Alopecia (hair loss) typically develops gradually. Hair loss may be only temporary, or in some cases, can be permanent. Causes of alopecia include the use of certain chemotherapy drugs, radiation therapy, burns, infections, endocrine disorders, not enough protein in the diet, iron deficiency, chronic anxiety or exposure to toxic substances. Alopecia areata can affect men, women or children of any age. You may be experiencing symptoms of alopecia if you notice the following signs…
Itching followed by hair loss, particularly of the scalp. Some people get sore spots with redness before hair begins to fall out, leaving small bald areas. It even may start with what looks like a small pimple.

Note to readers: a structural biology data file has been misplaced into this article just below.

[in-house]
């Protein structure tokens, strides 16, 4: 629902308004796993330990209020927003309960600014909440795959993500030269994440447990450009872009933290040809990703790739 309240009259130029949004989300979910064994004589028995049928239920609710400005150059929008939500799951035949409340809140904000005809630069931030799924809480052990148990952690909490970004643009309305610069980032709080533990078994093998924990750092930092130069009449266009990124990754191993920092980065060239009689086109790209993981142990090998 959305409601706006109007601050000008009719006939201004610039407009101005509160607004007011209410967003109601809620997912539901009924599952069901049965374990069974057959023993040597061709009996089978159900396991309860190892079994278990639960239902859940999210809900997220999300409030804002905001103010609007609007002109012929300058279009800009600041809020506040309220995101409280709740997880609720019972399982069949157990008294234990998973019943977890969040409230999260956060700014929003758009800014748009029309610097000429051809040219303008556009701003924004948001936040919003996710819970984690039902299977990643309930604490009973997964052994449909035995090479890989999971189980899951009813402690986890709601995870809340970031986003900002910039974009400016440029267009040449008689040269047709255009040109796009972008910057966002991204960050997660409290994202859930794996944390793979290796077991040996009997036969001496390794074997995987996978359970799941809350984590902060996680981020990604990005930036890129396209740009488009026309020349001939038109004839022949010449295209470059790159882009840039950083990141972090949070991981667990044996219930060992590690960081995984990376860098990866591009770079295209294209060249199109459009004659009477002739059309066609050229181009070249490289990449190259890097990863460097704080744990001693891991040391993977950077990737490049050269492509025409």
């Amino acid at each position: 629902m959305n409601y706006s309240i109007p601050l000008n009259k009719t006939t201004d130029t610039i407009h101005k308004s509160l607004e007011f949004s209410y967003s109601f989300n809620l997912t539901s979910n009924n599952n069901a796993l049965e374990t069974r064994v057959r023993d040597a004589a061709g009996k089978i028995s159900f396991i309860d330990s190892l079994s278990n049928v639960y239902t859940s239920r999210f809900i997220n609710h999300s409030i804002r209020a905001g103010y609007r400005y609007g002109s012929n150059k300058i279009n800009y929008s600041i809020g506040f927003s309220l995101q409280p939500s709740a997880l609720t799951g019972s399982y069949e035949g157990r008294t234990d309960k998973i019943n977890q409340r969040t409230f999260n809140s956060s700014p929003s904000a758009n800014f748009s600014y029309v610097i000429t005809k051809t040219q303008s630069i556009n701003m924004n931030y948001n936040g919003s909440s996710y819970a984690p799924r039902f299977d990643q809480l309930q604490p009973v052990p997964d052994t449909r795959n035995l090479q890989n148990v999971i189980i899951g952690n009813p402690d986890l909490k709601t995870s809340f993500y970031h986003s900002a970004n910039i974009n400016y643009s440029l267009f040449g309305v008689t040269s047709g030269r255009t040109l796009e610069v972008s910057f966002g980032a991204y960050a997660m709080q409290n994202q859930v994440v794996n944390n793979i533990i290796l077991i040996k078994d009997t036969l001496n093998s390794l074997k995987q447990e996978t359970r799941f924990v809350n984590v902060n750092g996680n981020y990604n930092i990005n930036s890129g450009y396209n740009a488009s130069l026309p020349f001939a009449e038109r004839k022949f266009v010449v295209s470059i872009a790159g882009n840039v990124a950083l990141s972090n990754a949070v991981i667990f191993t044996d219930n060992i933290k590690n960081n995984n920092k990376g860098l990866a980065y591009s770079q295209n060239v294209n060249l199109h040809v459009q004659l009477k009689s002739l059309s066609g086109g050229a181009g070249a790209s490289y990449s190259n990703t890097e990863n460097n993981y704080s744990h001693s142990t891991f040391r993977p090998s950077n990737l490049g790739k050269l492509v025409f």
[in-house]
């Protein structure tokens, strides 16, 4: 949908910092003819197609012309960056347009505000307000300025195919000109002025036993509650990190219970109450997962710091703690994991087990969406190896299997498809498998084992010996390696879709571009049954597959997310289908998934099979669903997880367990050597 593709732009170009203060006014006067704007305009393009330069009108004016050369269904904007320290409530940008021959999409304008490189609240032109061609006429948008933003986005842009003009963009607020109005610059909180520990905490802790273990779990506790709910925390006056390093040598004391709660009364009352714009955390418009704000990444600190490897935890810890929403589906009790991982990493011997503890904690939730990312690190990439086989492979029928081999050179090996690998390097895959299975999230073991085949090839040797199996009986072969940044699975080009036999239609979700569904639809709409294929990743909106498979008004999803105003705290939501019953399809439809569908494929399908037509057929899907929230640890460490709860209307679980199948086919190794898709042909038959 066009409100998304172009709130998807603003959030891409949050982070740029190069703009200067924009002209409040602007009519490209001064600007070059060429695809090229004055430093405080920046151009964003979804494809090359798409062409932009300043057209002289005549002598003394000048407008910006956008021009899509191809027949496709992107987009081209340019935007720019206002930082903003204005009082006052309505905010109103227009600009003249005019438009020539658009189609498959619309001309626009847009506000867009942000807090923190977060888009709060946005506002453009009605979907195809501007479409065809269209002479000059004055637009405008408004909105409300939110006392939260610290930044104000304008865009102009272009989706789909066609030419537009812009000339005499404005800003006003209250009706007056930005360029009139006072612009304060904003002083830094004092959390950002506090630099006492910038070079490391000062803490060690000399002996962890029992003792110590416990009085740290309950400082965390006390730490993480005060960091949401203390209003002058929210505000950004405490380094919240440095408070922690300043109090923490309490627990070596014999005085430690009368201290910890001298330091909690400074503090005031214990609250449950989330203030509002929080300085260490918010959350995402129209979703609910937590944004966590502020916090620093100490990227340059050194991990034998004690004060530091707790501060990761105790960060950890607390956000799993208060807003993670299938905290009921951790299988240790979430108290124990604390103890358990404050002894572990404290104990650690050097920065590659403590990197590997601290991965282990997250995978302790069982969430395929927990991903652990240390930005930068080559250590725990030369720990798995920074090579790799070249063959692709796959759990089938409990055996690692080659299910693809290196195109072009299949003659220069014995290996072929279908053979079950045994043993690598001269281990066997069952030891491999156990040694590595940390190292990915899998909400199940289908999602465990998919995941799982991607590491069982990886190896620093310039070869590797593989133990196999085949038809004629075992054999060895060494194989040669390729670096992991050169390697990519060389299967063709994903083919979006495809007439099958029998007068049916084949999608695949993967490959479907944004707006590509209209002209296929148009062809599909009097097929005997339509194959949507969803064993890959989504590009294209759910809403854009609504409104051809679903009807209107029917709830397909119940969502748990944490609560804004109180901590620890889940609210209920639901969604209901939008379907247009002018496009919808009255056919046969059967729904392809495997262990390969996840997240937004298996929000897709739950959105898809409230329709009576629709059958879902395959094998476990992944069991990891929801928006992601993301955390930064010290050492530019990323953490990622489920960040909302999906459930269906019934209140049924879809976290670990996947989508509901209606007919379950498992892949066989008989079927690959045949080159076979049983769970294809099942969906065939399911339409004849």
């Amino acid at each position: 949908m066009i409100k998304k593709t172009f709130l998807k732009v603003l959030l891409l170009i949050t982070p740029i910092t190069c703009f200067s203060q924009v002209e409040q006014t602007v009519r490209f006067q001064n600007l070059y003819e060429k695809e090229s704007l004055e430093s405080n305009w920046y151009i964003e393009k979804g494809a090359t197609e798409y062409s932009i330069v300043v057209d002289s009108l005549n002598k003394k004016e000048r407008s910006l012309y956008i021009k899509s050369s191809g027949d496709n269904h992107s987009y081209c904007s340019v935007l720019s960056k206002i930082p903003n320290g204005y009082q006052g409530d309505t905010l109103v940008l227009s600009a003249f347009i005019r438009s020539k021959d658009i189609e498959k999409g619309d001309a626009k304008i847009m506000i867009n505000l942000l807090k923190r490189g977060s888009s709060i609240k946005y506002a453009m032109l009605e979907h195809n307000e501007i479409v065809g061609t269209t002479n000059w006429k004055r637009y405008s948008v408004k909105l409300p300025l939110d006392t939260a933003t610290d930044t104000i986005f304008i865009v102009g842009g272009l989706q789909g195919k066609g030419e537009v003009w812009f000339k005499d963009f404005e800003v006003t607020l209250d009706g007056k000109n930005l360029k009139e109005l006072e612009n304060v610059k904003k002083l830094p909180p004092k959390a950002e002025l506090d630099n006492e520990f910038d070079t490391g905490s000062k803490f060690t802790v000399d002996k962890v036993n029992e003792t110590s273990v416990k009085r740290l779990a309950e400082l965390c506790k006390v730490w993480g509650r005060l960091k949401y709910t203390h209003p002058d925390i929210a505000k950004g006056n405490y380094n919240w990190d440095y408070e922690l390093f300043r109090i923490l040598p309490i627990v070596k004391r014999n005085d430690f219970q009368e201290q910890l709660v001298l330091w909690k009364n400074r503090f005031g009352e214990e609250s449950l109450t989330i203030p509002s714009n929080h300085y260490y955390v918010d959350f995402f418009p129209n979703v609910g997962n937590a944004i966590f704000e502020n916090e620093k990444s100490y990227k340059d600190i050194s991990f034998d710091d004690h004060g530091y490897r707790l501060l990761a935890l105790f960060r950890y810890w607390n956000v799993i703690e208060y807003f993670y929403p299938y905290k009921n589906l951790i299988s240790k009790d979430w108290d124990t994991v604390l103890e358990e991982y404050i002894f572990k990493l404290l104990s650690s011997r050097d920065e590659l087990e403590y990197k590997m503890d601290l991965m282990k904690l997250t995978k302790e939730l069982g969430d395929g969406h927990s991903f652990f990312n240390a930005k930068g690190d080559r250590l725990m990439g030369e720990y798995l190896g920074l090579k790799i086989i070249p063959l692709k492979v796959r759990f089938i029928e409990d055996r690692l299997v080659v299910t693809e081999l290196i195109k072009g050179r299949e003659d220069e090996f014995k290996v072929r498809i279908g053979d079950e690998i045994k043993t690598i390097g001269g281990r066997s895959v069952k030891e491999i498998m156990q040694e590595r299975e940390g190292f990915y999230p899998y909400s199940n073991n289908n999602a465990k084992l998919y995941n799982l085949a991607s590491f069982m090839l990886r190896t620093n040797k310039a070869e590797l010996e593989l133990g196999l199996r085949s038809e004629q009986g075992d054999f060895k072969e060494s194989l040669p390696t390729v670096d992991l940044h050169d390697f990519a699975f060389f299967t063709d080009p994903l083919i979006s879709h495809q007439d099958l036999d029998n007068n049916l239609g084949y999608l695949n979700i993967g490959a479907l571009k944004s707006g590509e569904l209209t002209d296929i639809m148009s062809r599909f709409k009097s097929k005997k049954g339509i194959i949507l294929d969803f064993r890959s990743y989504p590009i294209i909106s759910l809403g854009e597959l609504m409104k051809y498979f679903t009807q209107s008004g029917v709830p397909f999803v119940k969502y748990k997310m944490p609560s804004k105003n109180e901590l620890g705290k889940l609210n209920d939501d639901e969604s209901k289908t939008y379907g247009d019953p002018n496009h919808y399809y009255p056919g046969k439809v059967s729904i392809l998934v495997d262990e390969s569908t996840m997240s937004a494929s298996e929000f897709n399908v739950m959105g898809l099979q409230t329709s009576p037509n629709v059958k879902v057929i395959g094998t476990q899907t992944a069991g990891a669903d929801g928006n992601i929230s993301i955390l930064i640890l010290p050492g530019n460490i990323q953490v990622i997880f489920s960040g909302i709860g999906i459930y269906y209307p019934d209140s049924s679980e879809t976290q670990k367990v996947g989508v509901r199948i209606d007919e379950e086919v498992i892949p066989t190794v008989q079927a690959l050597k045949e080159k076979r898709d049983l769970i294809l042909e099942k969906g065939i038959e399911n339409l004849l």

Broken hairs, particularly around the edge of a small, round patch about the size of a quarter.
Progressive thinning of hair, especially near the temples and crown area – also known as male pattern baldness. In women, this gradual thinning of hair, usually on the top of the head, is known as female pattern baldness.
Excess shedding of hair, most noticeable after shampooing. Hair that falls out easily when brushing or combing can be another sign. This type of hair loss usually causes hair thinning rather than bald patches.